Expert Tips from Master Chocolatier Anjalichocolat on Making Great Chocolate


A box of 16 handmade bonbons and truffles by Anjalichocolat

When you meet Anjali Gupta of her namesake chocolatier, Anjalichocolat, a ruthless businesswoman is probably not the first thing that comes to mind. There is something warm about the ex-banker turned master chocolatier – perhaps even sweet. Under the pleasant façade, however, Anjali confesses that she is at heart, “a hard-nosed businesswoman”. But taste her handcrafted chocolates and you’ll find anything else forgotten, and revel in every curious burst of flavour, perfection and utter decadence.

I met Anjali at the lush enclave of Loewen by Dempsey Hill, where Anjalichocolat and her newly opened chocolate workshop, Temper, is located. A peek inside the artisanal workshop showed everyone, including Anjali, hard at work before our conversation. The door opens, and serenity drifts out in faint wafts of chocolate in the air.

“You can’t hide imperfection in a piece of chocolate,” she tells me. 

Speaking of perfection, Anjali tells me that the most important trait a good chocolatier should possess is that desire to achieve perfection.

“You can’t hide imperfection in a piece of chocolate,” she tells me. “If that’s not you, you won’t enjoy making chocolates. You can’t unmould a chocolate, find a mark or a crack and hope to slip it into a box. No, you have to re-do it.”

You may also like:  Five Things You Didn't Know About Cocoa


Stunning belgian couverture chocolate squares

A good chocolatier needs to be patient, she shares. “Chocolate can’t be made in a hurry, and is not like a cake, which can be covered with icing and many camouflages. If your chocolate hasn’t tempered, you have to start from scratch and re-temper it.”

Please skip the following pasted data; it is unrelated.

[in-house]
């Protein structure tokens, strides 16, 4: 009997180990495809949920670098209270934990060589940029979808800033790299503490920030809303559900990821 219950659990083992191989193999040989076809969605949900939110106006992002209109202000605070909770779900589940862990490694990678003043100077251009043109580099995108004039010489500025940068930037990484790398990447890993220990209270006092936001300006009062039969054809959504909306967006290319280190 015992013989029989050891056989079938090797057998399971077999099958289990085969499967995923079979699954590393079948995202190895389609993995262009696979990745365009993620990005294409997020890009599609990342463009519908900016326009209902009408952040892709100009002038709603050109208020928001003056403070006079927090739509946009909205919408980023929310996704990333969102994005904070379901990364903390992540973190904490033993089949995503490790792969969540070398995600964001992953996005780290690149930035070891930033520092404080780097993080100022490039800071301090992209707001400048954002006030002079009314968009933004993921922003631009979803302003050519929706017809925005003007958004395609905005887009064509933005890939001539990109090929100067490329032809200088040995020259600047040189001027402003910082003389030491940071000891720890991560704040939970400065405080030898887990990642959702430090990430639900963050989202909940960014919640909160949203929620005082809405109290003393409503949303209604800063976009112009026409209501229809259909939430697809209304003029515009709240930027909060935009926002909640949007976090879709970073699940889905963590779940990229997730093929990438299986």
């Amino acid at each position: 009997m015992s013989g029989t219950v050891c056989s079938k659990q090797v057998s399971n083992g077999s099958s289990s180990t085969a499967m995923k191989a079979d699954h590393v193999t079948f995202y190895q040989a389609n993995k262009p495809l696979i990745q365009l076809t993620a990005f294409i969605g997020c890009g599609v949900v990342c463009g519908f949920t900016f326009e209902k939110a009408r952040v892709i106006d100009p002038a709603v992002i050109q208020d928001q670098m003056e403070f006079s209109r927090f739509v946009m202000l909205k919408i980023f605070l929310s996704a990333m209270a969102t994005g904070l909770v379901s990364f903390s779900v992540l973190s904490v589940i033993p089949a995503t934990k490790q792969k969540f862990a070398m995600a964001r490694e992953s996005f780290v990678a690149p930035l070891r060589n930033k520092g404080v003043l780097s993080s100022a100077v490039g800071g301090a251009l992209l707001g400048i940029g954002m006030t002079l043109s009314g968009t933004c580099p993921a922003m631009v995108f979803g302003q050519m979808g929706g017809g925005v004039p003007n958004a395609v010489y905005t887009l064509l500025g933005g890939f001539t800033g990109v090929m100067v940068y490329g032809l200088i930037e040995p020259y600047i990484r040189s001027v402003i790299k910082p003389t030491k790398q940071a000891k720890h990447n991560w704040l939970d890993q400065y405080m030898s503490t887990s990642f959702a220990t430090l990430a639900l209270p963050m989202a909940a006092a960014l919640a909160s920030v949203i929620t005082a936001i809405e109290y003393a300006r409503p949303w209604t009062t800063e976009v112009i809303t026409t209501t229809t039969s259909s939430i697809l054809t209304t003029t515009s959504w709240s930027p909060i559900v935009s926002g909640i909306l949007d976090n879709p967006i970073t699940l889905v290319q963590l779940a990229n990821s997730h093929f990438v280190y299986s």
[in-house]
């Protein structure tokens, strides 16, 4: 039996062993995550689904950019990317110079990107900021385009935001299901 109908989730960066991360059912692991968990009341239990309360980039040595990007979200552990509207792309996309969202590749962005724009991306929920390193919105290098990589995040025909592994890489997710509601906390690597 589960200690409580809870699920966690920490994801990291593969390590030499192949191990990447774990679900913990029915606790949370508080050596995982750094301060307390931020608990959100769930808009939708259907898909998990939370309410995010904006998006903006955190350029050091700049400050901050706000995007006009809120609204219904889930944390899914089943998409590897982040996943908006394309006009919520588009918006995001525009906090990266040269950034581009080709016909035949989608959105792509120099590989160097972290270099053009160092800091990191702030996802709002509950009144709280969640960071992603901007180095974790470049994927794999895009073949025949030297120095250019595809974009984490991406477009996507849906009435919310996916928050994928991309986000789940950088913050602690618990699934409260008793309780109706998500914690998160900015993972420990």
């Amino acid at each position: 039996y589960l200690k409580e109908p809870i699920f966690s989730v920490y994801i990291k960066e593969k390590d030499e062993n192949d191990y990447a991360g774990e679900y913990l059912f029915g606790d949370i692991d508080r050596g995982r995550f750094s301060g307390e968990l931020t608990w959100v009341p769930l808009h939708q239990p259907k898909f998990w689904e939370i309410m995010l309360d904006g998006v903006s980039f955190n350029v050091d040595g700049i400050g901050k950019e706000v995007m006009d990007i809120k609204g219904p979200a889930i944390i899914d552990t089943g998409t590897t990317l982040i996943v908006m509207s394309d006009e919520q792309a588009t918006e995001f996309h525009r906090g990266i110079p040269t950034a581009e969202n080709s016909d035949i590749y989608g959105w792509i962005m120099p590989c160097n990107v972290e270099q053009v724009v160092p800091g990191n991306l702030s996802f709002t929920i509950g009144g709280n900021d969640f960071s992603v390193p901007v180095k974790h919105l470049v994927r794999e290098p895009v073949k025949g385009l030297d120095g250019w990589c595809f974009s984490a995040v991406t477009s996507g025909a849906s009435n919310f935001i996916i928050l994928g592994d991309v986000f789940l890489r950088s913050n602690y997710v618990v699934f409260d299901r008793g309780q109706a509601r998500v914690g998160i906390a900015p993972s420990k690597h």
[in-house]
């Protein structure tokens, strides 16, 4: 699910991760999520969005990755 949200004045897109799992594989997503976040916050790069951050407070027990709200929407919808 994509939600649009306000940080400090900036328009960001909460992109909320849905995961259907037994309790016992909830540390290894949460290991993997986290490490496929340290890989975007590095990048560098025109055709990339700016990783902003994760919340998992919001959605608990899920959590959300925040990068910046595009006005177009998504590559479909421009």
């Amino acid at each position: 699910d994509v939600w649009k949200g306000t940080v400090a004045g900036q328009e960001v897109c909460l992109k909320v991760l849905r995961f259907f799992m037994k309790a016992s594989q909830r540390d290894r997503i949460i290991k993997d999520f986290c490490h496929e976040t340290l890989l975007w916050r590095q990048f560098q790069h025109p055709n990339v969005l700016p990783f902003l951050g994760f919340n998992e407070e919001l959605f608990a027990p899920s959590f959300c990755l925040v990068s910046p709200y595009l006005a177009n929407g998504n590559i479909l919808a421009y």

Though you can make chocolate as a beginner, Anjali explains that chocolate making is often considered an intermediate or even advanced skill, unlike cakes and most dessert which can be made simply with a recipe. She advises beginners to start with chocolate truffles and offers a recipe (see end of article).

 “Chocolate can’t be made in a hurry, and is not like a cake, which can be covered with icing and many camouflages."

“Once you gain confidence, you can start playing around with different flavours and pairings,” she encourages. For more advanced chefs, Anjali believes it is worth learning how to temper chocolate. “It takes a bit of confidence and attitude, I think.”

“Don’t let chocolate scare you,” she laughs, sensing the disheartened, amateur non-chocolatier I am. “Once you overcome that initial hesitance, you’ll find that it’s a very fun ingredient to work with. Chocolate is incredibly sensitive to heat and humidity, so watch out for these two things when working with chocolate.”

She also warns that chocolate burns easily and is best treated very gently, from heating gently to melting gently, and then cooled slowly. “It is more of a science-based product – it is mastering the science first, before you start looking at the art.”

You may also like:  Check Out The New G by Godiva Collection

"Chocolate is incredibly sensitive to heat and humidity, so watch out for these two things when working with chocolate.”


Stunning, artisanal chocolates

On what makes a good chocolate, Anjali stresses the importance of quality ingredients.

“I always recommend using couverture over compound chocolate. As chocolate is a small treat, the quality of all the ingredients that go into your chocolate make a difference. You can’t hide a bad ingredient in a bite-sized dessert,” she tells me.

On its own, compound chocolate might taste rather convincing, but compare it with the luscious, rich couverture and you will find that they are indeed different. 

To put things in perspective, couverture chocolate is an extremely high-quality chocolate with cocoa butter and chocolate liquor as main ingredients. Compound chocolate, on the other hand, substitutes those two main ingredients found in real chocolate with cocoa powder and oil. Especially when making candy, compound chocolate is easily melted down, and can be dipped in.